For a small business, having adequate cash is critical, allowing you to operate, expand and get credit. Keeping tabs on the amount of cash you have moving in and out of your company at all times is essential. To do this, it's necessary to perform a cash flow analysis. While it doesn't determine your company’s profitability, it does show its liquidity, and is a key indicator of the health of your company.
Elements of cash flow analysis
A cash flow analysis statement contains a list of incoming cash, such as the sale of company goods, services and assets and loans and lines of credit. The document also lists the results of outgoing cash, including operational expenses such as purchases and loan payments. It groups all financial activities, detailing the inflow and outflow of money, into three main sections:
1. Operational activities:
This section shows how much money the company received from business operations. It doesn't include investment income. This portion is calculated by taking the net income from the income statement and adding in one-time charges, depreciation expenses, accounts payable, deferred taxes and accounts receivable.
2. Investment activities:
This portion of the cash flow analysis statement adds and subtracts all money generated from or spent or lost on investments. Such activities include money made selling shares of stock to the public, dividend payments to shareholders and purchase of equipment and property.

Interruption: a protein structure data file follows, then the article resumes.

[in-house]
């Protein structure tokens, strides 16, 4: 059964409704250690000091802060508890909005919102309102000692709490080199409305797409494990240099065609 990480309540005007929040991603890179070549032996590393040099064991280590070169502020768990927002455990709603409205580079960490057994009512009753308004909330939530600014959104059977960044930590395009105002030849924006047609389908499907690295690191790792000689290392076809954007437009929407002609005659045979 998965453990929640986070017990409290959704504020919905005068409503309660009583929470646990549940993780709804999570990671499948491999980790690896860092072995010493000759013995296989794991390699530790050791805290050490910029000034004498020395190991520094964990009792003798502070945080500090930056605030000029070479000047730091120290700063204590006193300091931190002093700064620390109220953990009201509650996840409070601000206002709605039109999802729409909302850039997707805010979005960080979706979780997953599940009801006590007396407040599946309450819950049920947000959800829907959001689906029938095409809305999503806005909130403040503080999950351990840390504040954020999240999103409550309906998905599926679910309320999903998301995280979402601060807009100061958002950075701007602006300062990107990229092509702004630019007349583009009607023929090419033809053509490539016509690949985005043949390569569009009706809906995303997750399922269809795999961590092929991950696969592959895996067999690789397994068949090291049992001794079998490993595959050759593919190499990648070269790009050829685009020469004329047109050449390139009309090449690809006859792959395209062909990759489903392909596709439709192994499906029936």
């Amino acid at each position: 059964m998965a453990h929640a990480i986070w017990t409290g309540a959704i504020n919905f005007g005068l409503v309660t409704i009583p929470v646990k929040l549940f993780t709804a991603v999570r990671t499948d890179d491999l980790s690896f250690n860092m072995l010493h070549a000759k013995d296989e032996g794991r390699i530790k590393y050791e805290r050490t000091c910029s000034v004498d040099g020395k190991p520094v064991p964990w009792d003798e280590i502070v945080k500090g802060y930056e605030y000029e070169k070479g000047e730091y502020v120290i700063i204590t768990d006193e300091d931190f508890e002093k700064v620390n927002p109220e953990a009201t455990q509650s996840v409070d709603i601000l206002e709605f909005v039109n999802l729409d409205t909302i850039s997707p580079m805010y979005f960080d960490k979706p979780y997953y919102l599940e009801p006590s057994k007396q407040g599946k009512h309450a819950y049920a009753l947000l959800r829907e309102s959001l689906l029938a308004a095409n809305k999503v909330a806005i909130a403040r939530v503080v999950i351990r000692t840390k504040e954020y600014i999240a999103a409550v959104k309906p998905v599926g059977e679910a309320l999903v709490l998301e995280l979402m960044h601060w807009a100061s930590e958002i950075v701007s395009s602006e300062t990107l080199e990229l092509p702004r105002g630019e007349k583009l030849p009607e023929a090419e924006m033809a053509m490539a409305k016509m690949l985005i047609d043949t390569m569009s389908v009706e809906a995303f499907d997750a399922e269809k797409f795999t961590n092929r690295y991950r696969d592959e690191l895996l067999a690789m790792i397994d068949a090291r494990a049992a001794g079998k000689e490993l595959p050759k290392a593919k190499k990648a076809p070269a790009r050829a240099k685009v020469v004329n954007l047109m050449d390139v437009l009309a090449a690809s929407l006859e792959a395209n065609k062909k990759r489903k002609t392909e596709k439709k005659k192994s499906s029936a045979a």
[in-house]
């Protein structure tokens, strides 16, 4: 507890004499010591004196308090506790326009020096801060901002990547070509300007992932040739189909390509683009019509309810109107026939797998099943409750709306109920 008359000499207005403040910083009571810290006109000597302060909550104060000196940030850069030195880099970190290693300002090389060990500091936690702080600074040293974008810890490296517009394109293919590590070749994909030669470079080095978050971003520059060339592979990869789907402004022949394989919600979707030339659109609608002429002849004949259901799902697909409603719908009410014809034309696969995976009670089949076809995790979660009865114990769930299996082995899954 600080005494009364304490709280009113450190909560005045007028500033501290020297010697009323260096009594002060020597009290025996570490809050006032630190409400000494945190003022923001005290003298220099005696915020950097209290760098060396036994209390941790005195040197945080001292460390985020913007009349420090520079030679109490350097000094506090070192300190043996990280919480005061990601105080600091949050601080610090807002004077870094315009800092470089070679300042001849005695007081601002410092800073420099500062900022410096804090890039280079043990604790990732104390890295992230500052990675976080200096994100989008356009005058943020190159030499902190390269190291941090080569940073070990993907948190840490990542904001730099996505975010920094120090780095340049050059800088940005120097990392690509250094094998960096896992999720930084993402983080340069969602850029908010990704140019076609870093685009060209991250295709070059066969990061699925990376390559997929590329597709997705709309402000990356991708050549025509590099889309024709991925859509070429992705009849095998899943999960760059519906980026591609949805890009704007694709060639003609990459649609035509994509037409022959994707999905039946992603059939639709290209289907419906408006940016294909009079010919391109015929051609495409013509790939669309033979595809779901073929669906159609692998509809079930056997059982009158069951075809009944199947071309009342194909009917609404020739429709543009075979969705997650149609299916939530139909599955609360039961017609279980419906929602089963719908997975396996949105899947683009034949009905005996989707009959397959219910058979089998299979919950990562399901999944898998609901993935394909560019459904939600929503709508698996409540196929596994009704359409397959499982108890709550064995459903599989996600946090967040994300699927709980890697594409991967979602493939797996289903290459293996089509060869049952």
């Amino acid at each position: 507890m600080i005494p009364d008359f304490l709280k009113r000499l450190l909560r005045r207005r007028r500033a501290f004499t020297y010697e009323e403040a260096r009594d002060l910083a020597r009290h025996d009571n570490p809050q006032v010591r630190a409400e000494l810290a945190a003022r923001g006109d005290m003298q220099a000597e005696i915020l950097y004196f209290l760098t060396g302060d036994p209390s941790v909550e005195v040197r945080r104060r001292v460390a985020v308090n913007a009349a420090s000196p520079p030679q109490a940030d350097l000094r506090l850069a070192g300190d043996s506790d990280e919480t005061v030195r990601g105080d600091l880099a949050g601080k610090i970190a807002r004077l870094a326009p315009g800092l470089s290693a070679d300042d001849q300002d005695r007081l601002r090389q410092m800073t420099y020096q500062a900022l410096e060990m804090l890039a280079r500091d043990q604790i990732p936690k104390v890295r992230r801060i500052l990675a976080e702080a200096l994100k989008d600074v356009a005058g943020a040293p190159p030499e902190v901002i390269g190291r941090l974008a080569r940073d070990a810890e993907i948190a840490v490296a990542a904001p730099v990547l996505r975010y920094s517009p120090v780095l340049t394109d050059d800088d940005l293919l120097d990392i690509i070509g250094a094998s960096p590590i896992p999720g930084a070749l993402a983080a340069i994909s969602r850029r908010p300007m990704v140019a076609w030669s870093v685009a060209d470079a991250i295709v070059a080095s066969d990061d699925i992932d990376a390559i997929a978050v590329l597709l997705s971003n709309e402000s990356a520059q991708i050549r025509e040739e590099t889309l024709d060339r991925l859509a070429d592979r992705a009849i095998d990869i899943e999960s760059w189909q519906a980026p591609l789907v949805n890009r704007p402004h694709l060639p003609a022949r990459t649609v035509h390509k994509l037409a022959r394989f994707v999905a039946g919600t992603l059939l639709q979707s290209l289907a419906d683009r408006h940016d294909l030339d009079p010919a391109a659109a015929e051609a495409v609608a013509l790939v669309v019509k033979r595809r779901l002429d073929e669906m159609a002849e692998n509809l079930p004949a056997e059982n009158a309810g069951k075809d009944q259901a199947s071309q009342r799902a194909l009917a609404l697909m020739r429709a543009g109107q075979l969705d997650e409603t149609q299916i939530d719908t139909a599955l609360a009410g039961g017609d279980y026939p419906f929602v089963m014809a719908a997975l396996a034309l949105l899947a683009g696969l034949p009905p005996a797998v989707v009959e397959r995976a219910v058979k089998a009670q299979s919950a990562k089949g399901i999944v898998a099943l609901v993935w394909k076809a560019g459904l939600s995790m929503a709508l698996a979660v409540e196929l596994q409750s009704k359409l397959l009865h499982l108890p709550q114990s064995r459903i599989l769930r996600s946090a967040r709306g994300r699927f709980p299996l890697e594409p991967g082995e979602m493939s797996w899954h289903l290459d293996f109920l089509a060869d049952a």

3. Financing activities:
This part of the statement shows financing, including the inflow of loans received and the outflow of loan payments made.
Free cash flow
Analysis of a cash flow statement will indicate the presence or absence of free cash flow, which is the amount of cash a company has on hand after all expenses have been paid. The free cash flow amount is considered a more accurate reflection of a company’s financial health than the earnings statement, which, because of the addition of items such as depreciation, may not show a true picture of how much money a company has on hand.
Consistent negative free cash flow is an indication that your company may be spending too much or not bringing in sufficient cash to cover expenses. Free cash flow is the financial health indicator that investors will study closely.
Create a cash flow budget
A cash flow analysis is best used to create a cash flow budget, which enables you to project the cash and cash equivalents you expect to come into your business and the cash outlay you can expect to pay out. By analysing your cash flow statement, you will also identify periods when you tend to have cash flow deficits and those times when there tends to be free cash flow. This will help you better prepare for such times and make plans for borrowing and investing, depending on the availability of cash.
Predicting budgets isn't a guaranteed science, but monitoring the inflow and outflow of money can help you make wiser decisions. Using a cash flow analysis will help you keep your financials on track and prepare for the future.
Find this helpful? You might also like:
How to forecast business cash flow
This post originally appeared on OPEN Forum, an online community providing small business owners with information and advice to help them do more business.
This article represents the views of the author only and not those of American Express.
Julie Bawden Davis
A freelancer since 1985, Julie Bawden-Davis has written for many publications, including Entrepreneur, Better Homes & Gardens and Family Circle.